Cancer Research UK on Google+ Cancer Research UK on Facebook Cancer Research UK on Twitter

What is superficial cancer growth?

Cancer develops from a single cell, or group of cells. These cells begin to multiply and go on multiplying. A lump of cancer cells begins to develop. 

To start with, these cancer cells are contained inside the body tissue from which they have developed - for example, the cells lining the ducts of the breast, the top layer of skin, or the lining of the bladder. All body tissues have a sort of fence, keeping the cells of that tissue inside. This is called the basement membrane. 

At this stage, the cancer is called a carcinoma in situ. The cancer cells cannot spread to anywhere else in the body because they have not broken through the basement membrane. This is what doctors call superficial growth.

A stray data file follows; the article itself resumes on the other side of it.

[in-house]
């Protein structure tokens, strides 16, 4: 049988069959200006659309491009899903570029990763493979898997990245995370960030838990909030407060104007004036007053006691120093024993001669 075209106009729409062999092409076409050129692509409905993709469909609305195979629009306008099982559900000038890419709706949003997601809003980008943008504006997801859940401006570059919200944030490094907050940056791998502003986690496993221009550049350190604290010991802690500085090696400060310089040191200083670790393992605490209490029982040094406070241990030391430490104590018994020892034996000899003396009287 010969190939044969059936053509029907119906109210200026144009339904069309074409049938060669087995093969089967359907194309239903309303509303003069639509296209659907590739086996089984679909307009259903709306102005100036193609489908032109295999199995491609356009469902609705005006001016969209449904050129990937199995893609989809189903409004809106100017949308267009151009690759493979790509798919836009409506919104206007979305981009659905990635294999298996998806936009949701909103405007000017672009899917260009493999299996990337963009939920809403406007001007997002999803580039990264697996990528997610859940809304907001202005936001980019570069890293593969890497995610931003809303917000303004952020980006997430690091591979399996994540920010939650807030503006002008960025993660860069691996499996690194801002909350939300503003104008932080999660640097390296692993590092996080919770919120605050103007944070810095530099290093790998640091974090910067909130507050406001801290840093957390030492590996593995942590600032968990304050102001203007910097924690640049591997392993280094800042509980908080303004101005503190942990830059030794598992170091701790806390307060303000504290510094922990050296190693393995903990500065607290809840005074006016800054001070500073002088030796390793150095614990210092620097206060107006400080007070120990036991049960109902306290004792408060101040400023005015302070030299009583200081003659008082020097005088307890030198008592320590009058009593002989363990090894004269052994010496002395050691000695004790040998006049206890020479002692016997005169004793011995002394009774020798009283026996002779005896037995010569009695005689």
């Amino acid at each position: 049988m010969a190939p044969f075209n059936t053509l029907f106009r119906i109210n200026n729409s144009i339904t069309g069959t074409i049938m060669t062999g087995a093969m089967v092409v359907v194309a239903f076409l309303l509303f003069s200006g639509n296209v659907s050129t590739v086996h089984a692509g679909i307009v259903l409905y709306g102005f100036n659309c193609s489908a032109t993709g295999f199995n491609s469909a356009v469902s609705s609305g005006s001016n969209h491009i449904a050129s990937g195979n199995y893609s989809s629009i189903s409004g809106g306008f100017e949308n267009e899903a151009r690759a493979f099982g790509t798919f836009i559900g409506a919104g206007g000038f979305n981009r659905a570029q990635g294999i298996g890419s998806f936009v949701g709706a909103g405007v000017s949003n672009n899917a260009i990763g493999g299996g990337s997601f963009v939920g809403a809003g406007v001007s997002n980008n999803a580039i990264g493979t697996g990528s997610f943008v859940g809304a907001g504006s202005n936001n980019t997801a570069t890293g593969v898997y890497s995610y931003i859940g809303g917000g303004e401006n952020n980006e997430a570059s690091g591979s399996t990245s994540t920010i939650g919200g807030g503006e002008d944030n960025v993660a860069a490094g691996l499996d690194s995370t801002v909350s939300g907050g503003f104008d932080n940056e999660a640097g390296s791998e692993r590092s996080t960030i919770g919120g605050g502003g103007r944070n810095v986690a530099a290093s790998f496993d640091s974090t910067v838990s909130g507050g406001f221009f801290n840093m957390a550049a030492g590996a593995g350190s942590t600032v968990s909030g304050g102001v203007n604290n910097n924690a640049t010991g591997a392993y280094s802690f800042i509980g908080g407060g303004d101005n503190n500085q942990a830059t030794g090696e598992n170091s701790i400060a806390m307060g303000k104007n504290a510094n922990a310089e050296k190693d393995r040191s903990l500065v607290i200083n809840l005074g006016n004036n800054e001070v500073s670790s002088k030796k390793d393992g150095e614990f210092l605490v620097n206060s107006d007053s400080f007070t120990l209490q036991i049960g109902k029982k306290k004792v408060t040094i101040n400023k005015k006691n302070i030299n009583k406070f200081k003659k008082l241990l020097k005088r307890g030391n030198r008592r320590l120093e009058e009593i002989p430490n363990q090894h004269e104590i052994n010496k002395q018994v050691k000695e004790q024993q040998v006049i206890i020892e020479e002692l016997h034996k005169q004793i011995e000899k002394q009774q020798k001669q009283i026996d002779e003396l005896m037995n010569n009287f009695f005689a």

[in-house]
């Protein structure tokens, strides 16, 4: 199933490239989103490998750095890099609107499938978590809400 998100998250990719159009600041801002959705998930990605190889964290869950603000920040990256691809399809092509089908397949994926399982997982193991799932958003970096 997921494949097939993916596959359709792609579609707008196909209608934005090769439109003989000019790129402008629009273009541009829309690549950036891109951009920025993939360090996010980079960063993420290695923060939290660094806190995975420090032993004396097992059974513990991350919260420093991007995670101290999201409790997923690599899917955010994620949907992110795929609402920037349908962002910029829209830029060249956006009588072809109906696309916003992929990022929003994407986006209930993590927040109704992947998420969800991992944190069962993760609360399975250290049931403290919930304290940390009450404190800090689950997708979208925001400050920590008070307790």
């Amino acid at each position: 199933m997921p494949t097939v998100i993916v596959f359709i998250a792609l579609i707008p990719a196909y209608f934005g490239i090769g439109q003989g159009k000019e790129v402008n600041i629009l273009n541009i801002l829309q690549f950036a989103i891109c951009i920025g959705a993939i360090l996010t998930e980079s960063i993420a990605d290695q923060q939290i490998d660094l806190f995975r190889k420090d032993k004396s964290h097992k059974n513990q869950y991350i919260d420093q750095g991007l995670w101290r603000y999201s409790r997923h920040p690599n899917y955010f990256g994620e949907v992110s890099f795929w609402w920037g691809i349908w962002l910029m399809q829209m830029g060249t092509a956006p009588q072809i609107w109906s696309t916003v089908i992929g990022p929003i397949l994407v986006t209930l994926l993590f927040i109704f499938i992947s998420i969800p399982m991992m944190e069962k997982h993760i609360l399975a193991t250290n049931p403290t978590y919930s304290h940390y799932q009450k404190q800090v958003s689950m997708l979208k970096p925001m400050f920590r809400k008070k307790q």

Once the cells have broken through the basement membrane, it is called an invasive cancer. The cancer will continue to grow towards nearby blood and lymph vessels. In time, some cancer cells may break away from the main tumour and go into the lymph vessels or bloodstream. They can then get stuck in the lymph glands, or another body organ and begin to grow into secondary cancers (metastases). 

The section about cancer has detailed information about how cancers grow and spread.

Rate this page:
Submit rating

 

Rated 5 out of 5 based on 3 votes
Rate this page
Rate this page for no comments box
Please enter feedback to continue submitting
Send feedback
Question about cancer? Contact our information nurse team

No Error

Updated: 17 April 2013